A Trip to The Poet’s Favourite Loch

My passion for Czech writing took me to Prague very soon after the velvet revolution, in those heady days before McDonalds and British stag parties took hold. I felt no increased connection with the works of Klíma, Škvorecký and Kundera when I got there though, just as walking the streets of Edinburgh fails to evoke a clearer image of Jean Brodie or Mark Renton. 

The best writing needs no site visit to back it up.

So I thought I had exhausted any interest I had in literary pilgrimages, until I heard about the link between a “secret loch” and two of my favourite writers.

Shortly before the great Norman MacCaig died, Andrew Greig asked him where his favourite place in the whole world was.  MacCaig, who divided his life between Edinburgh and Assynt in the far North-west replied that it was a remote hill loch. It had been many years since Norman had been fit enough to visit the place, and he asked Andrew to go for him and catch a wild brown trout. He did not however give very precise directions to the secret place. The resulting expedition Greig made with two friends in pursuit of Lochan a Choire Ghuirm and its trout, is the topic of his wonderful book, At the Loch of the Green Corrie.

The story is draped in musings and recollections of friends and friendships lost, love, work, art, breakdowns, family, politics and history. It goes beyond being simply a good book to being something that might be described as an achievement. It’s the sort of book that when you pass the halfway point makes you begin grieving for the thought of it ending. Greig captures a certain part of the Scottish psyche - torn just like MacCaig's life between urban and urbane Edinburgh - home of the enlightenment; and the Highlands - imbued with the sad romance of the Gael.

Now I fish. I fish in Assynt in fact, but I had never encountered Norman’s loch before. It is only one of several hundred in the area after all, but once I heard about the connection with my writing heroes I had to pay a visit. It didn’t hurt that the place has a reputation for very large wild brown trout.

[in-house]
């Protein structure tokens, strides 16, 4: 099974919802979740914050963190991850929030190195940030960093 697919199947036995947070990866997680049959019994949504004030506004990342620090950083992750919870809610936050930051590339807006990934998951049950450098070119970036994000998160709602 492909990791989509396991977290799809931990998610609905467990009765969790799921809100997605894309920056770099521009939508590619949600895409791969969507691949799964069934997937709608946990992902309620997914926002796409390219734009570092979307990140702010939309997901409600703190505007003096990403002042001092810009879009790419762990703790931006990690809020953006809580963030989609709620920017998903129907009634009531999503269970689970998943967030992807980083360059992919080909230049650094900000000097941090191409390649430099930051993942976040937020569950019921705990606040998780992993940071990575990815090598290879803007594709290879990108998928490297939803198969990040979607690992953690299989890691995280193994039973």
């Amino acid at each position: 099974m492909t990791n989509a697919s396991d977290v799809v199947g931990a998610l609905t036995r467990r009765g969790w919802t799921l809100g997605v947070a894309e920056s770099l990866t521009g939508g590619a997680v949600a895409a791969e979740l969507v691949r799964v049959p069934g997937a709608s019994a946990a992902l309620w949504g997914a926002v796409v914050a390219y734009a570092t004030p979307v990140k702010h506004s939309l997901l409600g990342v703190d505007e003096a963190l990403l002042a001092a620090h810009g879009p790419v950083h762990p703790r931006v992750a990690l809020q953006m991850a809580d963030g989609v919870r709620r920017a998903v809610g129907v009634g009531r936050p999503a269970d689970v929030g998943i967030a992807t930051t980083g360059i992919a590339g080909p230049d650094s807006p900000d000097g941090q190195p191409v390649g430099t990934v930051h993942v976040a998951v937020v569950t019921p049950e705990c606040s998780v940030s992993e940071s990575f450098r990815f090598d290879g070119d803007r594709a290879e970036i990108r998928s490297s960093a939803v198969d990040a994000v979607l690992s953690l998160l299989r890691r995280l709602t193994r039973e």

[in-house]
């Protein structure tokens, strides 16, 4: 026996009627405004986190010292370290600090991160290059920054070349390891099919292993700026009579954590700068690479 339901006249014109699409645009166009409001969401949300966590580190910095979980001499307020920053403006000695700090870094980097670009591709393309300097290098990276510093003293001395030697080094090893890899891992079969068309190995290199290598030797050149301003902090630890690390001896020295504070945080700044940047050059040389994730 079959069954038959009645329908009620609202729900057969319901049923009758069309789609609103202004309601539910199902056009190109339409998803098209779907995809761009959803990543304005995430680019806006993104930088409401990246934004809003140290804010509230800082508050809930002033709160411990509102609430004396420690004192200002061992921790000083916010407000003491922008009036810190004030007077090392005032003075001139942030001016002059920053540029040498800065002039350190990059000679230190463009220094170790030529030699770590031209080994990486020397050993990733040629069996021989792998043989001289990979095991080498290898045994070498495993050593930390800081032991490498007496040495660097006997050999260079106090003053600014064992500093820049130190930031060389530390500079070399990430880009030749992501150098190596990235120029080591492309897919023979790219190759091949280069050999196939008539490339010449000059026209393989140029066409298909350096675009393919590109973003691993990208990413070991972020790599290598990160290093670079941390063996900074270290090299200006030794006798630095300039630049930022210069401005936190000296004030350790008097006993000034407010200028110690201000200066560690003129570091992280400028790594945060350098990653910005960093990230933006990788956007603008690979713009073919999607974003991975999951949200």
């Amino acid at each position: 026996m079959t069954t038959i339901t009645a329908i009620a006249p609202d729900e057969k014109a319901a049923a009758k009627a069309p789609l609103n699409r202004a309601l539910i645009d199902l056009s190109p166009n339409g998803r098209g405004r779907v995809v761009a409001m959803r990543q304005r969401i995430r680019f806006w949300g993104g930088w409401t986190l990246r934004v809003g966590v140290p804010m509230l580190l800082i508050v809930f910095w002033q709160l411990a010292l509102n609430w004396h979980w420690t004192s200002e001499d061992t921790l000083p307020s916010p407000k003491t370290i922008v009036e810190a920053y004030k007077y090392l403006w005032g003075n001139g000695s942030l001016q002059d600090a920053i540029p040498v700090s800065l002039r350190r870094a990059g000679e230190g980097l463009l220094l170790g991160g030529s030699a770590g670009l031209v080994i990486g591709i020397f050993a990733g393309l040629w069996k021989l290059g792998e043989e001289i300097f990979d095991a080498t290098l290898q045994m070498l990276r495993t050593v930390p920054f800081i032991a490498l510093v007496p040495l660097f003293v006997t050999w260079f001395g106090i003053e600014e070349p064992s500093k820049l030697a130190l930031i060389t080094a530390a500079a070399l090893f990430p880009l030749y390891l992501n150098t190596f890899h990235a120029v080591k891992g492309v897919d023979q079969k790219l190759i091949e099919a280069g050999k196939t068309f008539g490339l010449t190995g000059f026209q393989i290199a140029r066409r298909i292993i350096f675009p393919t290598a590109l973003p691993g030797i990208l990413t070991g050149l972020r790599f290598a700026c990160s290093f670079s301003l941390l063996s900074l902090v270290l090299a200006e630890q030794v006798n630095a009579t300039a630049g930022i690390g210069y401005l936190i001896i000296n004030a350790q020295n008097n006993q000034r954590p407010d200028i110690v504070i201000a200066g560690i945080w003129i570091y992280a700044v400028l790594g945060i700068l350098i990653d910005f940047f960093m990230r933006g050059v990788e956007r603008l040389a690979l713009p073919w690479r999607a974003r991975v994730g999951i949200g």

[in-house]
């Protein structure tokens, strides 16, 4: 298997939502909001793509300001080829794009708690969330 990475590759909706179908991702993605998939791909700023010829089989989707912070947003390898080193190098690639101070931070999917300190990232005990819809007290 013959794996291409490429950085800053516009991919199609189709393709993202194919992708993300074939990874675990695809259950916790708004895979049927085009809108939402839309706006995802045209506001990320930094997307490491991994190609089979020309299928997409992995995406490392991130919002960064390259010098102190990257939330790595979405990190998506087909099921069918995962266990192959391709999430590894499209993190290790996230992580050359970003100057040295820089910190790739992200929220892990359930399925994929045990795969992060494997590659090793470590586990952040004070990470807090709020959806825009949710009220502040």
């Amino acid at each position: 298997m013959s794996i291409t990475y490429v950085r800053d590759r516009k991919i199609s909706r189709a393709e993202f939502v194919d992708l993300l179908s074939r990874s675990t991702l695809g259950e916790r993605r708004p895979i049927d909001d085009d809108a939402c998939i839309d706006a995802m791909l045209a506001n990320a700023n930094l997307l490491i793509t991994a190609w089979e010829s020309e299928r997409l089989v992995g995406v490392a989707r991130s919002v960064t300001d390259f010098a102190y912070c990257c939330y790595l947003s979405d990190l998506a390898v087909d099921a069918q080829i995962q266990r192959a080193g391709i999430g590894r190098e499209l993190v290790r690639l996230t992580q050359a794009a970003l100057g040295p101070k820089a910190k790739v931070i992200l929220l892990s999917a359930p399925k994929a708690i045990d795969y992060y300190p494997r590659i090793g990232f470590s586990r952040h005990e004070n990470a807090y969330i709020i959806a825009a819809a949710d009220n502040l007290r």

To quote Trout Fishing in Assynt, a book by Norman’s friend Cathel MacLeod: “Most of the fish exceed one and a half pounds in weight but each season trout in the 3- 5 lb class are caught. The fish do not give themselves up easily. Patience and stealth are required to capture an inhabitant from here and blank days are common enough.”

Leaving the car in a layby between Loch Assynt and Kylesku I headed into the hills. Reaching the loch some hours later I was surprised to find a seated couple staring at it. 

You hardly ever bump into anyone in these hills. I was a wee bit annoyed they were there if truth be told. I think they were annoyed I was there too, but I stopped for a chat. The man told me he had seen splashes over the far side.

“Good to know,” I said. “So do you fish yourself?”

“No, we are here because we are fans of poetry.”

It was an odd thing to say I thought. Like a wee test to see if I knew. 

“Ah, MacCaig,” I said, never liking to fail a test if I can help it.

We talked about the Greig book, which they said they hadn’t read yet, but I get the impression it’s only through that book that MacCaig’s love of the loch has become known.